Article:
Almost two decades after Salman Rushdie’s landmark novel, "Midnight's Children", Indian authors are stepping into the limelight once again. Bookshelves all over the world are being inundated with various books by authors of Indian origin.
Quantity, however, does not mean they are compromising on quality. In 2001, Sir V.S. Naipaul won the Nobel Prize in literature. There is also another generation of young authors proving their ability to step into the shoes of greats like Rabindranath Tagore, V.S. Naipaul and Salman Rushdie. Jhumpa Lahiri won the Pulitzer Prize for fiction for her book, "Interpreter of Maladies", in 2000. The same year, Amit Chaudhury won the Los Angeles Times Prize for Fiction for his collection of three short novels, "Freedom Song".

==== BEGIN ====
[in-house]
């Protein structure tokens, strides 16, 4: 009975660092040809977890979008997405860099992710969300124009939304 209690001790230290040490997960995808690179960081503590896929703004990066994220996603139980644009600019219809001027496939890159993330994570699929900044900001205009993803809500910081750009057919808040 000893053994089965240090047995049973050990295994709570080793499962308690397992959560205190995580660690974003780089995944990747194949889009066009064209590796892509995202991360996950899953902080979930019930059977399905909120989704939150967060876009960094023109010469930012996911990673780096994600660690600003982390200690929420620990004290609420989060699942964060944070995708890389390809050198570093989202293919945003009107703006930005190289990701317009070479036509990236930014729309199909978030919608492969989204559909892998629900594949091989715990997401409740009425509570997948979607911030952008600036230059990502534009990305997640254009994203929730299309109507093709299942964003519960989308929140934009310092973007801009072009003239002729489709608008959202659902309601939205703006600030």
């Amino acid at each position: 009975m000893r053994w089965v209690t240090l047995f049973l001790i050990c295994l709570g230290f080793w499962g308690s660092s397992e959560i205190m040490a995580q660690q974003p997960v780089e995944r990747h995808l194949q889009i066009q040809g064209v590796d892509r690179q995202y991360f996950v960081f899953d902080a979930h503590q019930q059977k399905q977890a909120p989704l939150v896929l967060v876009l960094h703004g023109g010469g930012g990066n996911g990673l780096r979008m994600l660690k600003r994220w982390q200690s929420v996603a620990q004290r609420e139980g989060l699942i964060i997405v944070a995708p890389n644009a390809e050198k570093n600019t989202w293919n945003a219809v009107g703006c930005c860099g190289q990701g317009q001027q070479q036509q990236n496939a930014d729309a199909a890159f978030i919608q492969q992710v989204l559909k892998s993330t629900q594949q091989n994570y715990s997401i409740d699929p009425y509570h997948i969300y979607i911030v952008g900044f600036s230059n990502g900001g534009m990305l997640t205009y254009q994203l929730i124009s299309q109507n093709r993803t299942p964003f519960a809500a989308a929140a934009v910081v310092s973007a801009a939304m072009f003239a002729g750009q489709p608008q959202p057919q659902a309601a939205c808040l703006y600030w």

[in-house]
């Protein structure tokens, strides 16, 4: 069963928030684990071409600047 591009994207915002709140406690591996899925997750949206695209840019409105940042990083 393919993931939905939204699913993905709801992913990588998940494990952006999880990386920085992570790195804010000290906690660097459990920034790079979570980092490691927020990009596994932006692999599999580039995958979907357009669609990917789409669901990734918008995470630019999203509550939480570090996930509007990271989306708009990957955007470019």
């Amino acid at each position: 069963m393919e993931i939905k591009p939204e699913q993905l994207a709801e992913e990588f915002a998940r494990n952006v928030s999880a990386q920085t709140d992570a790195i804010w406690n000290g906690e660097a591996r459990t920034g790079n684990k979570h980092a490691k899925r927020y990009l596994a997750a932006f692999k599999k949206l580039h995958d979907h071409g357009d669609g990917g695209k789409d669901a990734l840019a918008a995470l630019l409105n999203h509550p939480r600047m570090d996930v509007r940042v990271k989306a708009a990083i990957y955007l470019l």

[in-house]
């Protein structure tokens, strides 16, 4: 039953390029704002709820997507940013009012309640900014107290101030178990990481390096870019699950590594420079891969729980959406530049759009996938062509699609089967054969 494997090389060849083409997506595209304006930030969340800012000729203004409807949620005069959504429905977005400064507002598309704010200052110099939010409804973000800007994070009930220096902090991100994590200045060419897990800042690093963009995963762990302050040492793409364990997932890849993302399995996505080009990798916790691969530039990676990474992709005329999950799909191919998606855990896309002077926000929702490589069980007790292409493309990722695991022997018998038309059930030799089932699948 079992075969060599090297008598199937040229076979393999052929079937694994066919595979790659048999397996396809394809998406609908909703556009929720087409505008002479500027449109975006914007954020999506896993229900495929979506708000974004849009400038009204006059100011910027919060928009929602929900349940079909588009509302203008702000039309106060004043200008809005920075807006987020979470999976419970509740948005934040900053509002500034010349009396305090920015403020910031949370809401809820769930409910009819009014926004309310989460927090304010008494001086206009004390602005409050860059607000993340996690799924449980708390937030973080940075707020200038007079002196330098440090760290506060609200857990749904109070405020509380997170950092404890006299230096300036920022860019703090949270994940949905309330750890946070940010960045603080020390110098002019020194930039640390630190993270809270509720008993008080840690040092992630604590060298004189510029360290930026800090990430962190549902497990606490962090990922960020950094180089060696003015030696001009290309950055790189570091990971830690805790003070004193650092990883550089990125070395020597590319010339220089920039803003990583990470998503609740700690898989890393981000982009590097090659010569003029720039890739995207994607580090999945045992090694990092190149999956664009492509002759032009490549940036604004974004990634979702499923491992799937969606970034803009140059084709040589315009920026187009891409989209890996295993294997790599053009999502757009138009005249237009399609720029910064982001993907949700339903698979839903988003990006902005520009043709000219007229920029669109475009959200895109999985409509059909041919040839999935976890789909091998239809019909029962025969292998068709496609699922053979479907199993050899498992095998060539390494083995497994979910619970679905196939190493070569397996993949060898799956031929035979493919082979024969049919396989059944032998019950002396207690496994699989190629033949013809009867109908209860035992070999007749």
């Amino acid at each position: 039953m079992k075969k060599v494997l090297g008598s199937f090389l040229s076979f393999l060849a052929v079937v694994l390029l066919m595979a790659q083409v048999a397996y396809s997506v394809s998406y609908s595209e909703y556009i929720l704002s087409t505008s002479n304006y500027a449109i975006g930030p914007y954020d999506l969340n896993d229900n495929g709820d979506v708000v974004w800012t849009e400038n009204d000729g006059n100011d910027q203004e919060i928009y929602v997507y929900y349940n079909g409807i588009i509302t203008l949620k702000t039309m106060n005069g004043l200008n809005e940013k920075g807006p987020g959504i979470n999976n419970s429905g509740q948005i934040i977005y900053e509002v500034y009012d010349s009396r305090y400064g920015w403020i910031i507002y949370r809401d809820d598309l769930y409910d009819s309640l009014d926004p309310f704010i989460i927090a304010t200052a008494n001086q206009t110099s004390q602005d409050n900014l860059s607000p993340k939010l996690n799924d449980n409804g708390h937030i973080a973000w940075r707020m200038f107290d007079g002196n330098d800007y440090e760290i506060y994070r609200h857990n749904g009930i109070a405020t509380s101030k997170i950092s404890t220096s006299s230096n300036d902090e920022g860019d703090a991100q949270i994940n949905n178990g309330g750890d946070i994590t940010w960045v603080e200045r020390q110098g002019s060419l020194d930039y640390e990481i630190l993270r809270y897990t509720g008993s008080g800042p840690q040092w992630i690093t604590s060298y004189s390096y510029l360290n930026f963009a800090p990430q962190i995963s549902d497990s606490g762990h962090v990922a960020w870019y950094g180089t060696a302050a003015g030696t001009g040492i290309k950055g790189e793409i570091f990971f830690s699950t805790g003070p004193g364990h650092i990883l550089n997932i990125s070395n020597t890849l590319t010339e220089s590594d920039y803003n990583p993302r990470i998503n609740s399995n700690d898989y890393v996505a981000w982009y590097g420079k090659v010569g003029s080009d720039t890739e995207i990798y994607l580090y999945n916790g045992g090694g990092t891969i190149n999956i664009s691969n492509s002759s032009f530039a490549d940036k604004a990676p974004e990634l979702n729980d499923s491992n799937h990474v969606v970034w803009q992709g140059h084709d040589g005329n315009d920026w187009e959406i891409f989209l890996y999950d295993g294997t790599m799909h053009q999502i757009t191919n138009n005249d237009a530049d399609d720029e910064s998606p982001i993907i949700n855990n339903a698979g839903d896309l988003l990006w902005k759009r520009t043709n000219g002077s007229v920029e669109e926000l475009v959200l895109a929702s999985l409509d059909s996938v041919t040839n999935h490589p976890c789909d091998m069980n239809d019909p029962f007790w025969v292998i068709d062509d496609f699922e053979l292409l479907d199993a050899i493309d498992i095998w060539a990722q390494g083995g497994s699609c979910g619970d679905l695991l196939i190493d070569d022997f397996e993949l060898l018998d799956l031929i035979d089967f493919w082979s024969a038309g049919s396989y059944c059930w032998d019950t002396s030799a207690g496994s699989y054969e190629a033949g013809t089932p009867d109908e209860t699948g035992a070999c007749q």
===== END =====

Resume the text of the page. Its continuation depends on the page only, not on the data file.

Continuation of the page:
Another diplomat-turned-author of repute is Shashi Tharoor. He is the United Nations undersecretary of communication and public information. He has authored two nonfiction and three fiction books. He has written for the New York Times,the Washington Post,the International Herald Tribune,the Times of India,the Indian Express,and Foreign Affairs. He is also the winner of a Commonwealth Writers Prize.